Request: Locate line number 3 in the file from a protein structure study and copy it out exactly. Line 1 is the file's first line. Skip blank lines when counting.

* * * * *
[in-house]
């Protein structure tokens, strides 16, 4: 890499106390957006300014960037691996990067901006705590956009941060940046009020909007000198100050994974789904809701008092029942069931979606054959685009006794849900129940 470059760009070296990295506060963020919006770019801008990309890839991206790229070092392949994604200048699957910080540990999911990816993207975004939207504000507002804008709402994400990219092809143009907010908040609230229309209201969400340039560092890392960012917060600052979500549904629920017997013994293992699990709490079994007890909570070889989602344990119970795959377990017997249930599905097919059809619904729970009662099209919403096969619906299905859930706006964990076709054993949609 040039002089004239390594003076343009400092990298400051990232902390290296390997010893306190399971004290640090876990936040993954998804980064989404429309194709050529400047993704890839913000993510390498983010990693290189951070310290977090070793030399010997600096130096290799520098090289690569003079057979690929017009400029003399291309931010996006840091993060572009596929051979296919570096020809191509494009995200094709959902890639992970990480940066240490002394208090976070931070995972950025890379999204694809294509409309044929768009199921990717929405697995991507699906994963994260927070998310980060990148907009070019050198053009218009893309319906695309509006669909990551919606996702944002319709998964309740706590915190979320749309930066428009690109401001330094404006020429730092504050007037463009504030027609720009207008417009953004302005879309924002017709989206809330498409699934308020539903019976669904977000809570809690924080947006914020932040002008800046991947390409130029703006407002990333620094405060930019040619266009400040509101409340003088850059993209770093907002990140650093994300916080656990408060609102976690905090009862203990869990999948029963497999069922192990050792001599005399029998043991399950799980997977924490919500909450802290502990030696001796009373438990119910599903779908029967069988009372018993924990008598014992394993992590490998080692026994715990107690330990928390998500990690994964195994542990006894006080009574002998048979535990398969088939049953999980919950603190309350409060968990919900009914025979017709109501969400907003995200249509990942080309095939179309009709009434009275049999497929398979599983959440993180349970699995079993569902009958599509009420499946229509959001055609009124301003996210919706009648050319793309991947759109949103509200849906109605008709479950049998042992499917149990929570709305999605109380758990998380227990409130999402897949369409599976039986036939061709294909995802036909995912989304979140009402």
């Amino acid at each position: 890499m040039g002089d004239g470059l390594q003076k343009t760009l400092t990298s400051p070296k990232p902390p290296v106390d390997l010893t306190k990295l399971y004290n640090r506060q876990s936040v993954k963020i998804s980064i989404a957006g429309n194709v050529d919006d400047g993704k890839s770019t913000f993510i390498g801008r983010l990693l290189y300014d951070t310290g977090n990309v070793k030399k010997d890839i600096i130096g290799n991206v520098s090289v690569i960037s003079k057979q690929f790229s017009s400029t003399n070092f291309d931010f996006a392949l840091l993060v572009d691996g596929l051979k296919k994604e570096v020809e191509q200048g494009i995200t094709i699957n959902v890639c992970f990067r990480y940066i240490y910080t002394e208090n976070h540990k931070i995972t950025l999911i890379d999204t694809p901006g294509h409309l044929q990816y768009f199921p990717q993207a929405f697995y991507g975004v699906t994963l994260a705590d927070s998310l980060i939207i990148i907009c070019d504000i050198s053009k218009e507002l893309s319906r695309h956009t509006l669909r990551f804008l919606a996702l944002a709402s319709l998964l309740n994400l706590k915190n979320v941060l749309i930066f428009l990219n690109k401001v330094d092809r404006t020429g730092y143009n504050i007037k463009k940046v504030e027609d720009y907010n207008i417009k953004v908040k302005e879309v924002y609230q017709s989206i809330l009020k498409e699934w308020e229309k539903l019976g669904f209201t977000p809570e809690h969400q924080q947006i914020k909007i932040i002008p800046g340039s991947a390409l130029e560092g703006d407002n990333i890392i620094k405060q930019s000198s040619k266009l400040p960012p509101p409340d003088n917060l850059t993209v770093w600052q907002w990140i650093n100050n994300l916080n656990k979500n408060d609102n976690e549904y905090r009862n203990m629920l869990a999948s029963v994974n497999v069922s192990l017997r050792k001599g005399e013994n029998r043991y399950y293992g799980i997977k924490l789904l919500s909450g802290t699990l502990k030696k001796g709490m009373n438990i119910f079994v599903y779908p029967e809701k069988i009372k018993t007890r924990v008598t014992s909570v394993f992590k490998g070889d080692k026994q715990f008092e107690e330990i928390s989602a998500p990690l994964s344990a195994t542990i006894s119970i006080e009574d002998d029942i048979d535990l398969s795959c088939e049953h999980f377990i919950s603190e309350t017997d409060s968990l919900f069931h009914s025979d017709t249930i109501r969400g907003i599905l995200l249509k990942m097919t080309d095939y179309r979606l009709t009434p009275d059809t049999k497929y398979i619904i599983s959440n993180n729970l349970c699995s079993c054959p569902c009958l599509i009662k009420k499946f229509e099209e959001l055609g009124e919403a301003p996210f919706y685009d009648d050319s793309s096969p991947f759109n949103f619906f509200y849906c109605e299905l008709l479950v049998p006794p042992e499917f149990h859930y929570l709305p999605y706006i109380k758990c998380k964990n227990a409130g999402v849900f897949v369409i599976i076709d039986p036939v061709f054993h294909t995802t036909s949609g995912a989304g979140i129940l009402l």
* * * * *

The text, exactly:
């Amino acid at each position: 890499m040039g002089d004239g470059l390594q003076k343009t760009l400092t990298s400051p070296k990232p902390p290296v106390d390997l010893t306190k990295l399971y004290n640090r506060q876990s936040v993954k963020i998804s980064i989404a957006g429309n194709v050529d919006d400047g993704k890839s770019t913000f993510i390498g801008r983010l990693l290189y300014d951070t310290g977090n990309v070793k030399k010997d890839i600096i130096g290799n991206v520098s090289v690569i960037s003079k057979q690929f790229s017009s400029t003399n070092f291309d931010f996006a392949l840091l993060v572009d691996g596929l051979k296919k994604e570096v020809e191509q200048g494009i995200t094709i699957n959902v890639c992970f990067r990480y940066i240490y910080t002394e208090n976070h540990k931070i995972t950025l999911i890379d999204t694809p901006g294509h409309l044929q990816y768009f199921p990717q993207a929405f697995y991507g975004v699906t994963l994260a705590d927070s998310l980060i939207i990148i907009c070019d504000i050198s053009k218009e507002l893309s319906r695309h956009t509006l669909r990551f804008l919606a996702l944002a709402s319709l998964l309740n994400l706590k915190n979320v941060l749309i930066f428009l990219n690109k401001v330094d092809r404006t020429g730092y143009n504050i007037k463009k940046v504030e027609d720009y907010n207008i417009k953004v908040k302005e879309v924002y609230q017709s989206i809330l009020k498409e699934w308020e229309k539903l019976g669904f209201t977000p809570e809690h969400q924080q947006i914020k909007i932040i002008p800046g340039s991947a390409l130029e560092g703006d407002n990333i890392i620094k405060q930019s000198s040619k266009l400040p960012p509101p409340d003088n917060l850059t993209v770093w600052q907002w990140i650093n100050n994300l916080n656990k979500n408060d609102n976690e549904y905090r009862n203990m629920l869990a999948s029963v994974n497999v069922s192990l017997r050792k001599g005399e013994n029998r043991y399950y293992g799980i997977k924490l789904l919500s909450g802290t699990l502990k030696k001796g709490m009373n438990i119910f079994v599903y779908p029967e809701k069988i009372k018993t007890r924990v008598t014992s909570v394993f992590k490998g070889d080692k026994q715990f008092e107690e330990i928390s989602a998500p990690l994964s344990a195994t542990i006894s119970i006080e009574d002998d029942i048979d535990l398969s795959c088939e049953h999980f377990i919950s603190e309350t017997d409060s968990l919900f069931h009914s025979d017709t249930i109501r969400g907003i599905l995200l249509k990942m097919t080309d095939y179309r979606l009709t009434p009275d059809t049999k497929y398979i619904i599983s959440n993180n729970l349970c699995s079993c054959p569902c009958l599509i009662k009420k499946f229509e099209e959001l055609g009124e919403a301003p996210f919706y685009d009648d050319s793309s096969p991947f759109n949103f619906f509200y849906c109605e299905l008709l479950v049998p006794p042992e499917f149990h859930y929570l709305p999605y706006i109380k758990c998380k964990n227990a409130g999402v849900f897949v369409i599976i076709d039986p036939v061709f054993h294909t995802t036909s949609g995912a989304g979140i129940l009402l």